Pippa Considine reports on the programming needs of the specialist factual commissioners from the recent Sheffield Doc Fest

Chaired by Kim Shilllinglaw, director of Factual at Endemol Shine, the specialist factual panel at Sheffield delivered plenty of heads up for producers.

Discovery and Nat Geo talked differences. Ed Sayer, head of original commissioning for Discovery showed a clip from its latest Ed Stafford format, First Man Out where Ed catches a mammal in a trap baited with his own vomit. “We wouldn’t do vomit in trap” said Mykura, who underscored Nat Geo’s shift over last three years to make its TV in line with the magazine and its “yellow border”. This includes featuring Nat Geo’s own roster of explorers on the screen.

Discovery has also backed Salvage Hunters The Restorers. Sayers admitted that the format feels risky because it’s very slow TV, but it gives space to reveal the history behind each object.

C4 specialist factual commissioner Shaminder Nahal said:  “immersive is what we absolutely want. Narcos with Jason Fox in Columbia feels incredibly in the thick of it. …Showing people places that they haven’t been seen before in a way that hasn’t been done before is still exciting for us and immersive is what we expect.”

Nahal also underlined the interest in recent history. “It’s possible to revisit things in recent history. The Tony Martin murder story tells you about modern Britain. It’s dramatic, plays with form and story-telling, but also has huge resonance.”

Tom McDonald, the BBC’s head of specialist factual and natural history conceded that BBC 2 competition format Astronauts hadn’t been pitched quite right. “That level of construction got in the way of the content for the BBC 2 audience, while for younger viewers it wasn’t constructed enough.”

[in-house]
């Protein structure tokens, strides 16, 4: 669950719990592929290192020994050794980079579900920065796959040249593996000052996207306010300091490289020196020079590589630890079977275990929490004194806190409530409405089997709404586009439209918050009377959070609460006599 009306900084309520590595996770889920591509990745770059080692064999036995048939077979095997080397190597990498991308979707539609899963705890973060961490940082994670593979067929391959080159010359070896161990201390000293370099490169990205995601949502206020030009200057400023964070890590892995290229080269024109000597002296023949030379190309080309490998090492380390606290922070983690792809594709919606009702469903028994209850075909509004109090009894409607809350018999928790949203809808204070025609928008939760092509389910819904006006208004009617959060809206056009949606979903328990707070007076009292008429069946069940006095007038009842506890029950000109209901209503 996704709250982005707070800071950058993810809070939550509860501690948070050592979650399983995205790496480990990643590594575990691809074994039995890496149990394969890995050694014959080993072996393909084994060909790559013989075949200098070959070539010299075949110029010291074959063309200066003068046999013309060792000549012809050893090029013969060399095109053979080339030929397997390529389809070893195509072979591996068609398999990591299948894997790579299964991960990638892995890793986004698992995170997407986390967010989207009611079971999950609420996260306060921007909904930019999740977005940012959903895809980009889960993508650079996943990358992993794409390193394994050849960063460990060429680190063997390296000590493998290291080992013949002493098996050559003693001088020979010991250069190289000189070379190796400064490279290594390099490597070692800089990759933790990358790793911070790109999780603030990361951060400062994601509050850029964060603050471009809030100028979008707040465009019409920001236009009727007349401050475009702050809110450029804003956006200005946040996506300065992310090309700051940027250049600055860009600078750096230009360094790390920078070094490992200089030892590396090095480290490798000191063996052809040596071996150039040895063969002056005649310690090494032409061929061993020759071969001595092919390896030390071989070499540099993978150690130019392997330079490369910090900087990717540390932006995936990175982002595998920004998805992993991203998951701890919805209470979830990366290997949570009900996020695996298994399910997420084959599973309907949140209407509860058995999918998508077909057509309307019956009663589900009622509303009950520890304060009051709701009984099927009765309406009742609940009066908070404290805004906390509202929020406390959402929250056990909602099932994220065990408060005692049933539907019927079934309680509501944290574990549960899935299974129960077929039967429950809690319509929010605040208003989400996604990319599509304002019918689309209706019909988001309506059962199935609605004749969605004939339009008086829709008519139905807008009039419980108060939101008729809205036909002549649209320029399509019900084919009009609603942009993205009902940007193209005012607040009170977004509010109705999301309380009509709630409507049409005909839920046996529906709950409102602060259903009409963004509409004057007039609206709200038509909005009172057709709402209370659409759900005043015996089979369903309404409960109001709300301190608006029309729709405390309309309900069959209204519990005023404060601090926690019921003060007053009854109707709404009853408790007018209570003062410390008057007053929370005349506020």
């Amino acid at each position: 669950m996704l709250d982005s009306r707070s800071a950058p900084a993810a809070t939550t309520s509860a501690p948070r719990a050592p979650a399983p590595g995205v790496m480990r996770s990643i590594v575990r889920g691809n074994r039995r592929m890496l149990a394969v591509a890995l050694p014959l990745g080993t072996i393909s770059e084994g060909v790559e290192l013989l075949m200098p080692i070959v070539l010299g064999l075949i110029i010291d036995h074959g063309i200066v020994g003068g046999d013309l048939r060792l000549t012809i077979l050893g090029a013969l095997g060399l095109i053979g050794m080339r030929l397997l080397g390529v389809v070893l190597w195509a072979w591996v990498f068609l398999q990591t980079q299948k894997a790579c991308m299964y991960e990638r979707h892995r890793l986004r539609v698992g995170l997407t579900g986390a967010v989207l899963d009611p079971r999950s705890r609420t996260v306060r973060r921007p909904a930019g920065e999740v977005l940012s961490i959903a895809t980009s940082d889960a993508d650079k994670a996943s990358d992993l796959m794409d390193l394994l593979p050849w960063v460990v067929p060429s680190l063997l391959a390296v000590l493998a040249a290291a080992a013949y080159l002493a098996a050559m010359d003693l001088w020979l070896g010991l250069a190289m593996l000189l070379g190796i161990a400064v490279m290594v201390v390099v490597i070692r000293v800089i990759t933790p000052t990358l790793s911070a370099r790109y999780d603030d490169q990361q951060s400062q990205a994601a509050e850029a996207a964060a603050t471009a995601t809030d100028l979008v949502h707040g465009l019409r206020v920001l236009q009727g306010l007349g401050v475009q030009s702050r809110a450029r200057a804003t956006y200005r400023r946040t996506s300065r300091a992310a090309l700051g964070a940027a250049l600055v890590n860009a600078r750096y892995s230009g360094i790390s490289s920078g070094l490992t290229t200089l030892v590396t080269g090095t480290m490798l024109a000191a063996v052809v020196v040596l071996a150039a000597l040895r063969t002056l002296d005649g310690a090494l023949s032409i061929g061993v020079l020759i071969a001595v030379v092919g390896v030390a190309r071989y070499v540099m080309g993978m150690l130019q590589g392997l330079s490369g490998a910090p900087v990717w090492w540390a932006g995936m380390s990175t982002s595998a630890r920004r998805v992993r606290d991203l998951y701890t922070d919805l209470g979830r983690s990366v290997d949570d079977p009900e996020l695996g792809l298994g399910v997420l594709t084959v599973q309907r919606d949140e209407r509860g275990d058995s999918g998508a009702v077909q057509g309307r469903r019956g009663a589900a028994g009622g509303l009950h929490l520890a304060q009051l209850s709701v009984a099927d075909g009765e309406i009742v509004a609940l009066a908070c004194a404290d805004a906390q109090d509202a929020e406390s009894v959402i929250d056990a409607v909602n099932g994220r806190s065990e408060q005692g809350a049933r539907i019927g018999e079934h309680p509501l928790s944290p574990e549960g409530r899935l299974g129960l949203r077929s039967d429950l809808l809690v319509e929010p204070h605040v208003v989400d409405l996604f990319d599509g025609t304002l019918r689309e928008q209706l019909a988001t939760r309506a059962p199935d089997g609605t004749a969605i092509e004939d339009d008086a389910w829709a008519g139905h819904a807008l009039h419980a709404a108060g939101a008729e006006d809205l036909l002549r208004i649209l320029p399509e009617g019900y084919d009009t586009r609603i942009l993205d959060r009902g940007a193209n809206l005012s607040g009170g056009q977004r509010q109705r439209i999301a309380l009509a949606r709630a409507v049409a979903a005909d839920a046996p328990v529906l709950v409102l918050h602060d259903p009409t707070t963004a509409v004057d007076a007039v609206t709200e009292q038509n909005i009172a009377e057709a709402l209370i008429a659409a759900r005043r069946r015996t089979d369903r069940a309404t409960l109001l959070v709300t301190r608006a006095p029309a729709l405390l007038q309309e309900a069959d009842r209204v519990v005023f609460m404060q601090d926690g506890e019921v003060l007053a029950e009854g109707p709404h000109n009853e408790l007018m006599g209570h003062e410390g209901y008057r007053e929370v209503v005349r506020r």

This autumn BBC2 has commissioned Voltage for The Wonderful World of Babies with new science and digital potential. “It delivers in a way that feels broad and entertaining but is going to different place,” says McDonald. Also, with robust material, they can risk new presenting talent with paediatrician Guddi Singh. “We have a premium now on people who not just know their stuff but have something different.”

Tom McDonald broke with tradition and poured praise on a rival channel: “Channel 5 specialist factual is really bloody brilliant. Sometimes we commission for each other I don’t think we spend enough time in specialist factual thinking about the pleasure for the audience.”

Lucy Willis at Channel 5 took the compliment and said that the channel is looking for shows that can be stripped for an appointment to view, but has to be a really compelling aspect. Pompeii’s Final Hours ran across three nights with three presenters appealing to different elements of the audience and  with ticking clock device to keep momentum. At the time of DocFest she said that they were looking at a new show Nocturnal Britain to decide if it had potential for similar stripping treatment.

Willis conceded that the 8-parters they had aired recently were “difficult.” Last year saw Eight Days that Made Rome and Elizabeth Our Queen. “It’s a long time to get the audience to commit.” They are now on the look out for more 3/4/6 parters.

Willis also said that she’d had two big ideas with reality /competition in them which didn’t make it through to commission. “But if you get it right it can be a good way to attract a broader audience.”

What do the specialist factual commissioners watch in down time?
Lucy Willis, Channel 5:  BBC drama A Very English Scandal
Tom McDonald, BBC: Channel 5’s Cruising with Jane McDonald and The Bridge
Hamish Mykura, National Geographic: HBO four-parter The Defiant Ones, Sky’s Patrick Melrose, History ‘s competition series Forged in Fire
Ed Sayer, Discovery : Amazon and Netflix, including an All Blacks documentary

The Televisual’s own Televisual Factual Festival will take place at Bafta once again this year on 21st and 22nd November. Details soon on televisual.com

Pippa Considine

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